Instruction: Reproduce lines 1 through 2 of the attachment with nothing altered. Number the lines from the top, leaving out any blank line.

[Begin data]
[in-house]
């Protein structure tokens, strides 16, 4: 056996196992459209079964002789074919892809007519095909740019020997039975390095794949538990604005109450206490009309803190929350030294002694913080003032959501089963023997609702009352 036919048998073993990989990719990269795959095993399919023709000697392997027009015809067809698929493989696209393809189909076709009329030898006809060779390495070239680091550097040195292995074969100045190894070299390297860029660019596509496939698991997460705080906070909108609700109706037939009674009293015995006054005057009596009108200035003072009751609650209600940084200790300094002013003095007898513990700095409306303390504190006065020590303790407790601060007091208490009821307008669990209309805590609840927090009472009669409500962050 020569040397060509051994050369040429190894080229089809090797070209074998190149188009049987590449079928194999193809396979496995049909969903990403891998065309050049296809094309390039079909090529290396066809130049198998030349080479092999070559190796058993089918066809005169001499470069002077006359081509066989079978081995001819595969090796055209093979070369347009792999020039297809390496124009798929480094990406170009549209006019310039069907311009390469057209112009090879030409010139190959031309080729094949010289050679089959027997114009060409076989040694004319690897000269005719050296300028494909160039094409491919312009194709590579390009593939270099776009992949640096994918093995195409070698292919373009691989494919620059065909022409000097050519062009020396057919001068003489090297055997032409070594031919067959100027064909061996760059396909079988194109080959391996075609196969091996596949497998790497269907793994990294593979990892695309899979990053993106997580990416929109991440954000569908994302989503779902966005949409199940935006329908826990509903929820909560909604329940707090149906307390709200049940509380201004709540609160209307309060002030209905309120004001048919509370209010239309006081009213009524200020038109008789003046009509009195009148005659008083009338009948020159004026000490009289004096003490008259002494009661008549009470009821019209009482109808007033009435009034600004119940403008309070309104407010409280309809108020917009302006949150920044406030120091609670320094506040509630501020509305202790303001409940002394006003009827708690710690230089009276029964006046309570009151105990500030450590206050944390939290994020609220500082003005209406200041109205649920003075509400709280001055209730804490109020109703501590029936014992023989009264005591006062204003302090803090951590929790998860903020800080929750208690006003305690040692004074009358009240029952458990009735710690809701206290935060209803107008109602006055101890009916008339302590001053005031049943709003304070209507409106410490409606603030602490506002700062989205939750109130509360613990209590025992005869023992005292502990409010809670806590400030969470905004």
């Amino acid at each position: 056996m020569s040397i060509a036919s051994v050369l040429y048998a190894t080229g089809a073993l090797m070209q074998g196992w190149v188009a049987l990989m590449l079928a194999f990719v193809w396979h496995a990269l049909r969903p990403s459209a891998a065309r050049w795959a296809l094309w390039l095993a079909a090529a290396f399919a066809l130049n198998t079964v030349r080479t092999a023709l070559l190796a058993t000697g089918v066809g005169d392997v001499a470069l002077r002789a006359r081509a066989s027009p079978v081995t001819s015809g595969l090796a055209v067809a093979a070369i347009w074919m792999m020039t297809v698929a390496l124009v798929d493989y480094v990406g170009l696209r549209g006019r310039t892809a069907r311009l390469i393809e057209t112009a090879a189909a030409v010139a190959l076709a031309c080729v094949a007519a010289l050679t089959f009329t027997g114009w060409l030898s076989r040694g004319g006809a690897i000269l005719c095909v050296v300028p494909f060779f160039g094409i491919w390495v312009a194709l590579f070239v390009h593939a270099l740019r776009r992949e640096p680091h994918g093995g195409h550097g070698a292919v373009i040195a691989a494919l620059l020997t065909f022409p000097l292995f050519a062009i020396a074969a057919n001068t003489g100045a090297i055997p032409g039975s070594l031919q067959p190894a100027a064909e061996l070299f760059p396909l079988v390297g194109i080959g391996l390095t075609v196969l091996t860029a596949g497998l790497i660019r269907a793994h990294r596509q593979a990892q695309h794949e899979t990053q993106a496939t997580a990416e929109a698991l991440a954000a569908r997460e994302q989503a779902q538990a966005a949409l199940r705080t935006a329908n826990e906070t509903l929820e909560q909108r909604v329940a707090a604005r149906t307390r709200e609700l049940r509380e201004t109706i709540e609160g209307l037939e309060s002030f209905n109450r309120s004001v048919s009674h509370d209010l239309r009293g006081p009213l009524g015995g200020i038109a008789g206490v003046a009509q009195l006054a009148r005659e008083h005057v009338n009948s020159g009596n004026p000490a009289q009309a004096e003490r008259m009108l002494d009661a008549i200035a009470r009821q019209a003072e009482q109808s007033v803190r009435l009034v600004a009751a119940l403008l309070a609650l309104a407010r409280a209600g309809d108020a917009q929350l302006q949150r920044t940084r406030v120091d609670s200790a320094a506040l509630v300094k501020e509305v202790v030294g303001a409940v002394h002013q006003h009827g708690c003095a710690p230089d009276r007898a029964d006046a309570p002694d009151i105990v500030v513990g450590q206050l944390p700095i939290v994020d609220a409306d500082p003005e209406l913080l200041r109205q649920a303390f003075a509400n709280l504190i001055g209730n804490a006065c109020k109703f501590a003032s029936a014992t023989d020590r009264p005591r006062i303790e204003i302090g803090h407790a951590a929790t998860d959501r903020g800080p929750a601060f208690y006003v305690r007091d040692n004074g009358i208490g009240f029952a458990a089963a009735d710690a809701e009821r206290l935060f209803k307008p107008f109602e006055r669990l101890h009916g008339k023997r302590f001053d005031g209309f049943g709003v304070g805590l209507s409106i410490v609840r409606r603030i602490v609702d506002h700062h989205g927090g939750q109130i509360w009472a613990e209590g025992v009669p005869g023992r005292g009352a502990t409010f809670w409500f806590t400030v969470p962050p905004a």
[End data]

[in-house]
């Protein structure tokens, strides 16, 4: 056996196992459209079964002789074919892809007519095909740019020997039975390095794949538990604005109450206490009309803190929350030294002694913080003032959501089963023997609702009352 036919048998073993990989990719990269795959095993399919023709000697392997027009015809067809698929493989696209393809189909076709009329030898006809060779390495070239680091550097040195292995074969100045190894070299390297860029660019596509496939698991997460705080906070909108609700109706037939009674009293015995006054005057009596009108200035003072009751609650209600940084200790300094002013003095007898513990700095409306303390504190006065020590303790407790601060007091208490009821307008669990209309805590609840927090009472009669409500962050 020569040397060509051994050369040429190894080229089809090797070209074998190149188009049987590449079928194999193809396979496995049909969903990403891998065309050049296809094309390039079909090529290396066809130049198998030349080479092999070559190796058993089918066809005169001499470069002077006359081509066989079978081995001819595969090796055209093979070369347009792999020039297809390496124009798929480094990406170009549209006019310039069907311009390469057209112009090879030409010139190959031309080729094949010289050679089959027997114009060409076989040694004319690897000269005719050296300028494909160039094409491919312009194709590579390009593939270099776009992949640096994918093995195409070698292919373009691989494919620059065909022409000097050519062009020396057919001068003489090297055997032409070594031919067959100027064909061996760059396909079988194109080959391996075609196969091996596949497998790497269907793994990294593979990892695309899979990053993106997580990416929109991440954000569908994302989503779902966005949409199940935006329908826990509903929820909560909604329940707090149906307390709200049940509380201004709540609160209307309060002030209905309120004001048919509370209010239309006081009213009524200020038109008789003046009509009195009148005659008083009338009948020159004026000490009289004096003490008259002494009661008549009470009821019209009482109808007033009435009034600004119940403008309070309104407010409280309809108020917009302006949150920044406030120091609670320094506040509630501020509305202790303001409940002394006003009827708690710690230089009276029964006046309570009151105990500030450590206050944390939290994020609220500082003005209406200041109205649920003075509400709280001055209730804490109020109703501590029936014992023989009264005591006062204003302090803090951590929790998860903020800080929750208690006003305690040692004074009358009240029952458990009735710690809701206290935060209803107008109602006055101890009916008339302590001053005031049943709003304070209507409106410490409606603030602490506002700062989205939750109130509360613990209590025992005869023992005292502990409010809670806590400030969470905004």